As reported by Kevin Lewis- WJLA ABC/7 news reporter: "Dispute brews over $5.2 Million reconstruction of Leisure World building in Maryland"

Dispute brews over $5.2 million reconstruction of Leisure World building in Maryland.mp4

Dispute brews over $5.2 million reconstruction of Leisure World building in Maryland

by Kevin Lewis/ABC7

Tuesday, August 1st 2017

Dispute brews over $5.2 million reconstruction of Leisure World building in Maryland (Kevin Lewis/ABC7)

ASPEN HILL, Md. (ABC7) — There is a roaring debate beyond the gates of Leisure World about the feasibility of constructing a modern $5.2 million administration building.

“It just sort of makes no sense to us," said Leisure World resident Sheryl Katzman who is leading a charge to dismantle construction plans. “I’d say 95 percent of the people we talk to are opposed to this. It's a fiduciary failure."

On Friday, Katzman and fellow dissenters hosted a town hall in the Crystal Ballroom located inside the community's main clubhouse. Despite torrential rainfall, more than 300 curious residents came to listen and ask questions about the pricey proposal.

“If I had false teeth, they would have fallen out, I couldn’t believe the turnout," said Leisure World resident Bob Ardike. “It really boils down to finding out what we’ve got before we race pell-mell into something that could be avoided.”

Ardike and Katzman contend that an engineering study should first be completed to see if the current administration building — constructed during the 1960s — could be renovated to better optimize space at a significantly reduced cost. Surplus dollars could then be used to update amenities such as the clubhouses, pools, and golf course, not to mention placed in a rainy day fund.

Ardike and Katzman also share environmental concerns, as the current administration building's demolition would result in trucks hauling tons of debris to regional landfills. The two further raise issue with noise pollution and the removal of dozens of mature canopy trees.

"Studies show the greenest building is the one that is already built. The woods, metals and glass are already in place," Ardike's wife suggested. “As of community of elders, we need to think big picture here.”

Phil Marks sits on the Executive Committee of the Leisure World Board of Directors. According to Marks, the vast majority of the 34-member board is in favor of demolition and construction. Marks explains that the current administration building is in a sad state of disrepair. The list of issues include mold, an antiquated HVAC system and inadequate workspace for a growing workforce at Leisure World.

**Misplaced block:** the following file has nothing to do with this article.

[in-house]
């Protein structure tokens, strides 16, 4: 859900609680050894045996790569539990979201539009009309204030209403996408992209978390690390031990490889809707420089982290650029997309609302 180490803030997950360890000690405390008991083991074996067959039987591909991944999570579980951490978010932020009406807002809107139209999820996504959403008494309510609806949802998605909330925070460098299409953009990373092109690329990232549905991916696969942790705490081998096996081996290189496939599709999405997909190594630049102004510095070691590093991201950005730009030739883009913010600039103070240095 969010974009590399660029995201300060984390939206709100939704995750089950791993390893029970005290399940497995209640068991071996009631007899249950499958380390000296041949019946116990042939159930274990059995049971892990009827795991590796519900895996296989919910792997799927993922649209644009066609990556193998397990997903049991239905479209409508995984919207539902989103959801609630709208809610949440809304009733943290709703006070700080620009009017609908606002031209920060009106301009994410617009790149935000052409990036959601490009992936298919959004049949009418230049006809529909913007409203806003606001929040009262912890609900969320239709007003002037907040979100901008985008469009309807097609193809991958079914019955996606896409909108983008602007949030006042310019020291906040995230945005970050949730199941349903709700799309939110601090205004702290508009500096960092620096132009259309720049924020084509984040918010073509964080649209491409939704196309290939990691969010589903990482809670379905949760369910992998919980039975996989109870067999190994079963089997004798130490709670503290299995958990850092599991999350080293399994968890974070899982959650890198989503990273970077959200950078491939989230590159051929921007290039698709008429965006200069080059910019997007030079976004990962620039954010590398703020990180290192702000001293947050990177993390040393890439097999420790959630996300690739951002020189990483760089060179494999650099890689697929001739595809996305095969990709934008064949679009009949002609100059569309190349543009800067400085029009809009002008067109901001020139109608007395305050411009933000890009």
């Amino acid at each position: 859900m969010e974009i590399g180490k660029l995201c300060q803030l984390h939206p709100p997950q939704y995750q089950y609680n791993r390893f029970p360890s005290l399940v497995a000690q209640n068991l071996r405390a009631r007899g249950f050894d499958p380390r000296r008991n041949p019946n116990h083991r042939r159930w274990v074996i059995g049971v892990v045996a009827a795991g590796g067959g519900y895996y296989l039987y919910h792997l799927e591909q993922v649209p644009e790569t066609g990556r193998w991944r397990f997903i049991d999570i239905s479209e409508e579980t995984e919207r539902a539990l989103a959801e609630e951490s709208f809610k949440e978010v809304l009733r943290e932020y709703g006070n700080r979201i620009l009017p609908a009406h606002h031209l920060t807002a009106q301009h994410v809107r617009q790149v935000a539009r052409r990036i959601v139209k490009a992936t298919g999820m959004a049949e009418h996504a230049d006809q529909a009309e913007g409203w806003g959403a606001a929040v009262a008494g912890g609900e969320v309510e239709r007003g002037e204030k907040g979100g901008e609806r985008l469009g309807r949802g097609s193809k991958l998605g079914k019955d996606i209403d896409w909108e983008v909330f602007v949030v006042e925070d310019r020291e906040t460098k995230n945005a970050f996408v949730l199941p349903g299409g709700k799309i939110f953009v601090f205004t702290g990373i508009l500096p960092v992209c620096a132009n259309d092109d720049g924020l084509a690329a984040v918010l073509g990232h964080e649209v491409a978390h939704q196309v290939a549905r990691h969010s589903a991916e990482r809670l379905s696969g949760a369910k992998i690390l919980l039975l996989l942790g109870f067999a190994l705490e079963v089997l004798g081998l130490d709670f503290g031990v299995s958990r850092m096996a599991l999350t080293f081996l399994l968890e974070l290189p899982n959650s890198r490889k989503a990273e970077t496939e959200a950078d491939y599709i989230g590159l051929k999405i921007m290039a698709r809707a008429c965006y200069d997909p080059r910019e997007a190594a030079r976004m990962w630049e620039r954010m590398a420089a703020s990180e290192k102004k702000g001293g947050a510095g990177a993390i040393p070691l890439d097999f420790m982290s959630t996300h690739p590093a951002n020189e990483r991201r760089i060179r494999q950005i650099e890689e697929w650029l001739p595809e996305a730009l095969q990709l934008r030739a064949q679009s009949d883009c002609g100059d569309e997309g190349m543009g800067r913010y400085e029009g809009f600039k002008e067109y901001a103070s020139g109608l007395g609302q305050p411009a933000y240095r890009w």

Marks estimated that an engineering study would likely cost between $150,000 and $250,000 to complete. If those findings supported a renovation, Marks opined that the current administration building would need at least $500,000 in repairs and enhancements, not including workspace-related renovation costs. Such work would also negate a grandfather clause currently in effect, thus requiring building code upgrades to fire, mechanical, electrical and energy systems.

"It would be a poor use of money and time," Marks stated by telephone Tuesday. "People have had a substantial number of opportunities to make their opinions known."

The Leisure World "trust fund" would cover the entire $5.2 million project. The account is fueled by a two-percent transaction fee levied during the sale of all properties within the private community of 8,500 residents ages 55 and older. According to Marks, the money in that fund can only be used for capital improvement projects.

“The overwhelming response from the residents in Leisure World has been, 'Why hasn’t a study been done," Katzman added. “If they had the same philosophy with the White House, as an example, that building would have been torn down many years ago.”

The Maryland-National Capital Park and Planning Commission is scheduled to hold a hearing on the proposed demolition and construction in November. If plans are approved, the project is expected to be completed during the second half of 2020.

“I’m sure when people come here to look at property, they’re not going to say ‘Oh look at that administration building. That’s a sure reason for my moving in here.’ Yeah... I don’t think so," Katzman concluded with a clear look of facetiousness written across her face.

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